Bogus Scalping Arrest Doesn’t Merit Immunity

     (CN) – A Nevada father arrested for trying to sell tickets outside of a fair with his children can file suit because scalping is not illegal in the state and a sheriff’s deputy charged him under an obscure law dredged from the “bowels of a library,” the 9th Circuit ruled.
     Woshoe County Deputy Sheriff James Forbus arrested Hershell Rosenbaum in 2006 outside of the Nevada State Fair in Reno for “abuse, neglect or endangerment of a child, and obtaining money under false pretenses,” according to the ruling. Rosebaum was trying to sell two promotional tickets to the fair that he won from the KOZZ radio station. Forbus was wearing a KOZZ T-shirt and had his two young children, ages 6 and 8, in tow.
     After placing Rosenbaum under arrest, Forbus escorted the two children to their mother parked a short distance away. On the way, Forbus told the children that their father’s behavior had been wrong and that he would be going to jail, according to the ruling.
     Rosenbaum made bail after eight hours in jail. Since scalping is not a crime in Nevada, the charges were dropped.
     In a federal lawsuit, Rosenbaum and his children claimed that Washoe County, Forbus and others had violated the Fourth and 14th Amendments. They also alleged that the deputy’s comments to the children had violated their 14th Amendment right to family integrity.
     In a bid for qualified immunity, the defendants said Rosenbaum had violated an obscure, rarely prosecuted statute against “collecting for benefit without authority.”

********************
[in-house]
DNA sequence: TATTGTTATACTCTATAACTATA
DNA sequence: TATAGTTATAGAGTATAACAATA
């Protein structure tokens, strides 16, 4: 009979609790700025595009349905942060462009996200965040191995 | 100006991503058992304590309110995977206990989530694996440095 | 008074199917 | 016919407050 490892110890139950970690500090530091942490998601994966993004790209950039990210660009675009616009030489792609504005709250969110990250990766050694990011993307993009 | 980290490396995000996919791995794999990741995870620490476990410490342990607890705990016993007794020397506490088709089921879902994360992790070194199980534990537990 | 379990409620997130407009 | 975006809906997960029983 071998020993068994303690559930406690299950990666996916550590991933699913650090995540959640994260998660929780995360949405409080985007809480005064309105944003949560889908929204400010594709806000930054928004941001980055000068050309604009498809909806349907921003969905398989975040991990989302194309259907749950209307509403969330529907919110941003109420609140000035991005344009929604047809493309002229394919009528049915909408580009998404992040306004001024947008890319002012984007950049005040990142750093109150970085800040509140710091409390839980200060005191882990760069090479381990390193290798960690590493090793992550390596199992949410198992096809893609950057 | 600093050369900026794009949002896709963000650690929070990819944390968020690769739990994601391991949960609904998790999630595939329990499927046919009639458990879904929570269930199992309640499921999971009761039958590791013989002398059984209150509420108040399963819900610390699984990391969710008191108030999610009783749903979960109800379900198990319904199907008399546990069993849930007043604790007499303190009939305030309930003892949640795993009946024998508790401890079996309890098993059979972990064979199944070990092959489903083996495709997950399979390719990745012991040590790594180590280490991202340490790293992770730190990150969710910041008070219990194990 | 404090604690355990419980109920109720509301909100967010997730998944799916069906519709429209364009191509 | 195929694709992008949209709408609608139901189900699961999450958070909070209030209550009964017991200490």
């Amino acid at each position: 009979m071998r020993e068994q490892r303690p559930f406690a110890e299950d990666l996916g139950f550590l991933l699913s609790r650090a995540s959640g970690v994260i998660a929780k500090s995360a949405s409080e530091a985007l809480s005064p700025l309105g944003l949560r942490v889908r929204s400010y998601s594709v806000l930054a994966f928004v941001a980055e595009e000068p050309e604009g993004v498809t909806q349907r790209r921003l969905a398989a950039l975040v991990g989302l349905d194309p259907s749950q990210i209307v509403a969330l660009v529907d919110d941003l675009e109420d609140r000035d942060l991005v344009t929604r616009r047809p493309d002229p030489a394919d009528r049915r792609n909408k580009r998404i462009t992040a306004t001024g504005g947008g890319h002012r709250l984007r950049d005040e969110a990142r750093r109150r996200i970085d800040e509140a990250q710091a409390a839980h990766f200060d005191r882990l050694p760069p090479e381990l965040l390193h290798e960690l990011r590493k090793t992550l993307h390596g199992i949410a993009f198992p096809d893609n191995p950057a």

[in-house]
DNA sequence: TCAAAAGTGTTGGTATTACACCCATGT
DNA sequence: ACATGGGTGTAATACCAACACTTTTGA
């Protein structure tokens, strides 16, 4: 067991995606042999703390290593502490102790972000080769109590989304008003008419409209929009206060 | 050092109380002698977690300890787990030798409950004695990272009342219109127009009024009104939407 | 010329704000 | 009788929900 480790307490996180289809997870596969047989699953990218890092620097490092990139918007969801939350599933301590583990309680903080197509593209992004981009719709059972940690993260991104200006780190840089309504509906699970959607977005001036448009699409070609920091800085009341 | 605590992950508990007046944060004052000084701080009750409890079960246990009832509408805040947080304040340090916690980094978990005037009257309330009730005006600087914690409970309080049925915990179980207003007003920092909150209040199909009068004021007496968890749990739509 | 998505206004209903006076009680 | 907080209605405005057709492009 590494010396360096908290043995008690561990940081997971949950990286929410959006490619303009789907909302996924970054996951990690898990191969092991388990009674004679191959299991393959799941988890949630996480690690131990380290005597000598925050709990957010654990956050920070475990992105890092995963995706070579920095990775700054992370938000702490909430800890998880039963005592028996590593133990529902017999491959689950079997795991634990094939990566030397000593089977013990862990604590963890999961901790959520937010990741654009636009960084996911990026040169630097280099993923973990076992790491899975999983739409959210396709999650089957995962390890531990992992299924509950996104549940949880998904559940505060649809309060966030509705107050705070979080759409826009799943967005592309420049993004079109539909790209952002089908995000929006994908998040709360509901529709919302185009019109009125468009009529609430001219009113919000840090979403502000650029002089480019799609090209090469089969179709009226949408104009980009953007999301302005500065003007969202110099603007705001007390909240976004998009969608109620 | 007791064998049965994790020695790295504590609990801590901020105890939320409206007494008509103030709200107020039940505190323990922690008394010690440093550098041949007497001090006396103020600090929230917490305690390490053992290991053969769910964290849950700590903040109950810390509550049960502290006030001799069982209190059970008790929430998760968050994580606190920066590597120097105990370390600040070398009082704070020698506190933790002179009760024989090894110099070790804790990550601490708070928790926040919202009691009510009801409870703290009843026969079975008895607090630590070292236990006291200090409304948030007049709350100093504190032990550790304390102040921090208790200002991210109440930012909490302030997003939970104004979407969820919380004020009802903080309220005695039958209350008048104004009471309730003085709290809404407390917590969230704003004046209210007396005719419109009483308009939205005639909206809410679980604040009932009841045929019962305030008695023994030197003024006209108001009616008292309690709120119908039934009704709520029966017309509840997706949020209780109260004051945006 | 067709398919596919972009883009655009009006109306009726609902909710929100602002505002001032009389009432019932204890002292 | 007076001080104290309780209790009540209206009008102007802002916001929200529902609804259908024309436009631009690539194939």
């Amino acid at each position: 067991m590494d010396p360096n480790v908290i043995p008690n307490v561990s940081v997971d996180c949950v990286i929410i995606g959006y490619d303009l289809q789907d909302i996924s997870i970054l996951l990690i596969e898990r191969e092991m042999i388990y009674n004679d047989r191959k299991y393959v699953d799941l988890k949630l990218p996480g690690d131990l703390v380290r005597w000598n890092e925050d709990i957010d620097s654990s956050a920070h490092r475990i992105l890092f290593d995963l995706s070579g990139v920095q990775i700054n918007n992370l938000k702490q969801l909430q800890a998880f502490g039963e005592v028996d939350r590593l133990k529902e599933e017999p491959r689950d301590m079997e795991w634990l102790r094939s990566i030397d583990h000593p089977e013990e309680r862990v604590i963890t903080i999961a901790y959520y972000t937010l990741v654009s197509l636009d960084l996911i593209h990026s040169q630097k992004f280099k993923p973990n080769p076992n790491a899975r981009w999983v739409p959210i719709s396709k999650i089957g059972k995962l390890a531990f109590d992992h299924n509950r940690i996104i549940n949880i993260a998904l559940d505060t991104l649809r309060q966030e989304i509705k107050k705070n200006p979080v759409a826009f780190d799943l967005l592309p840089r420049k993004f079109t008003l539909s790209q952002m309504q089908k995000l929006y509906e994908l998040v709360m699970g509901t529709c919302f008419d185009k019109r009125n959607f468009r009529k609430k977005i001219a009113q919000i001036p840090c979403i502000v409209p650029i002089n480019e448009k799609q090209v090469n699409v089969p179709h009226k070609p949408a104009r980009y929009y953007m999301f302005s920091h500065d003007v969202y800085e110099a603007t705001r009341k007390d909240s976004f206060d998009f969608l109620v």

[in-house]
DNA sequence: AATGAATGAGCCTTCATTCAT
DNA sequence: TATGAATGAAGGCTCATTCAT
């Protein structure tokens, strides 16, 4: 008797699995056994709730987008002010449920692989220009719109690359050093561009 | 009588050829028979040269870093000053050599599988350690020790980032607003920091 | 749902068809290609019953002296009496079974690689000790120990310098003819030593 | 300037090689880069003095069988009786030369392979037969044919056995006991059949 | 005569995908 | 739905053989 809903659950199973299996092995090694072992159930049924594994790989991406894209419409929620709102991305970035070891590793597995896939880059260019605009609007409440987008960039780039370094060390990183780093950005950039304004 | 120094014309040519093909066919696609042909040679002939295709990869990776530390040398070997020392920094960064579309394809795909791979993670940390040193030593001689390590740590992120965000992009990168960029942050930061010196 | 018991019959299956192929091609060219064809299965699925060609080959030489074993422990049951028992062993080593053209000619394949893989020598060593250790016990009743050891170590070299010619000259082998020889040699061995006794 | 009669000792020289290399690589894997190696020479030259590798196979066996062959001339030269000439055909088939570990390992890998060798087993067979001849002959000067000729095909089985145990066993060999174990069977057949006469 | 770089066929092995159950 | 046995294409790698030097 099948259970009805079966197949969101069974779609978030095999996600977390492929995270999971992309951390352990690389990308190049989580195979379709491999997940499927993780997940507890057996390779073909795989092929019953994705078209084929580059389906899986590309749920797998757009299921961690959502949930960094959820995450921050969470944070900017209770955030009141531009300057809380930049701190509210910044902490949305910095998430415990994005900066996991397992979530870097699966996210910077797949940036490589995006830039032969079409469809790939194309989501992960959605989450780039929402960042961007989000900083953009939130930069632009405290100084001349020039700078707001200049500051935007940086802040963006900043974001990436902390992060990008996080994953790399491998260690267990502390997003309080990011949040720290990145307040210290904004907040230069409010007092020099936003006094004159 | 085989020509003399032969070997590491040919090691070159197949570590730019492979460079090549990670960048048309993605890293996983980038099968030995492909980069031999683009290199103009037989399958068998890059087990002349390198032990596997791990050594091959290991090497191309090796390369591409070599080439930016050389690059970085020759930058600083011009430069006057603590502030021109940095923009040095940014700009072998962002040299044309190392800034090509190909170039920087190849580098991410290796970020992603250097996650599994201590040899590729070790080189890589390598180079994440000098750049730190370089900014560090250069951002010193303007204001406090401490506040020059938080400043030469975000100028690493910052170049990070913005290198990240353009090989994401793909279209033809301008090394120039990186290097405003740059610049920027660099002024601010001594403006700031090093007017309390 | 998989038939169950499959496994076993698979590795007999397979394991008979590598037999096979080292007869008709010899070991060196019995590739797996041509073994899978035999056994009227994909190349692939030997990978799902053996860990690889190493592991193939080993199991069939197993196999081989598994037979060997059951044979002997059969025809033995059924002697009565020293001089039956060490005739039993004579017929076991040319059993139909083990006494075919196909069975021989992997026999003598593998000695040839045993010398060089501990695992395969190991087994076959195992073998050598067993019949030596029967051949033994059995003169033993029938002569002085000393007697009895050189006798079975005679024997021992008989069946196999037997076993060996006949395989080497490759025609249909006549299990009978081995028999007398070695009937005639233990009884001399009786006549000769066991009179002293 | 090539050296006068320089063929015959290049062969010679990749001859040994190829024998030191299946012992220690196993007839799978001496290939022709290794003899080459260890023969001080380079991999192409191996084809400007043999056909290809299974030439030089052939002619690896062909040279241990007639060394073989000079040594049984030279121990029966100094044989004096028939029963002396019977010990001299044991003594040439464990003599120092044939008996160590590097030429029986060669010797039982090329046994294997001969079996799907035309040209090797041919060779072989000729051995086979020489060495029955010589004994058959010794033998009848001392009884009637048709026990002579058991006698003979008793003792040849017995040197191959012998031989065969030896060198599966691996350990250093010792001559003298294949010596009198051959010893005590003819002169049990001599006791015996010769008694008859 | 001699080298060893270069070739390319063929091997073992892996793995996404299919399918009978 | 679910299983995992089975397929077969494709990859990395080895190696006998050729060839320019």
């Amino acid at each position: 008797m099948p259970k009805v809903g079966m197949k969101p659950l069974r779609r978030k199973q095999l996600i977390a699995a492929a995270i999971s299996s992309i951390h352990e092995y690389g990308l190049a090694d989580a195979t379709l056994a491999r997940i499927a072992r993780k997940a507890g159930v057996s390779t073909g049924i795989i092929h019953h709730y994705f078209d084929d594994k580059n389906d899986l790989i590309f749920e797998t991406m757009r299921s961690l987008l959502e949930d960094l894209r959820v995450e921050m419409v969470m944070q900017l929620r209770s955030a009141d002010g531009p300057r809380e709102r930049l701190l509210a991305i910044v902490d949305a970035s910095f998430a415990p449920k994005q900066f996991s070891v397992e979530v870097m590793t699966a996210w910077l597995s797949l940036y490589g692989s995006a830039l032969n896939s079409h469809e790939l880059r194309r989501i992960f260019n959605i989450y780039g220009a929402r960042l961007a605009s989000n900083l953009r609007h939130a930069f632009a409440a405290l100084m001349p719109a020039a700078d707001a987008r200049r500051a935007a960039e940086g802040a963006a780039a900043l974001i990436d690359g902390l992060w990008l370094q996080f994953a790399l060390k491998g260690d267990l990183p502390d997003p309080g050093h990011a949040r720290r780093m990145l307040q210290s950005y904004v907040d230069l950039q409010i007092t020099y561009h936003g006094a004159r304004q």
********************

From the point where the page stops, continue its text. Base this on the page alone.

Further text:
Senior U.S. District Judge Edward Reed found that Forbus did not have probable cause to arrest Rosenbaum, but he nonetheless ruled granted the defendants’ summary judgment. Reed said Forbus had qualified immunity from the lawsuit because the statute used to justify the arrest after the fact was ambiguous. The District Court also ruled for the defendants on the family-integrity claim, finding that Forbus’ comments to the children were offensive but not unconstitutional.
     The San Francisco-based federal appeals panel agreed with the lower court about the comments, finding that they did not “shock the conscience” enough to violate the Constitution. But the three-judge panel reversed the qualified-immunity decision and sent the case back to District Court.
     “Qualified immunity for an unlawful arrest should not arise because some enterprising official after the fact searched the bowels of a library to find a little known or entirely unknown old statute that may apply to the facts,” wrote U.S. District Judge Nancy Gertner, sitting on the panel by designation from Boston.
     “There is no evidence that anyone has ever been charged with this crime in Nevada,” she added. “Indeed, even in this case, once the officials had discovered the crime, Rosenbaum was never charged or prosecuted with it. It cannot be that probable cause for a warrantless arrest exists so long as the facts may arguably give rise to probable cause under any criminal statute on the books – even if the crime is buried deep in a dust-covered tomb and never charged or prosecuted. If it were so, officers could arrest without a warrant under virtually any set of facts and later search the legal archives for a statute that might arguably justify.”

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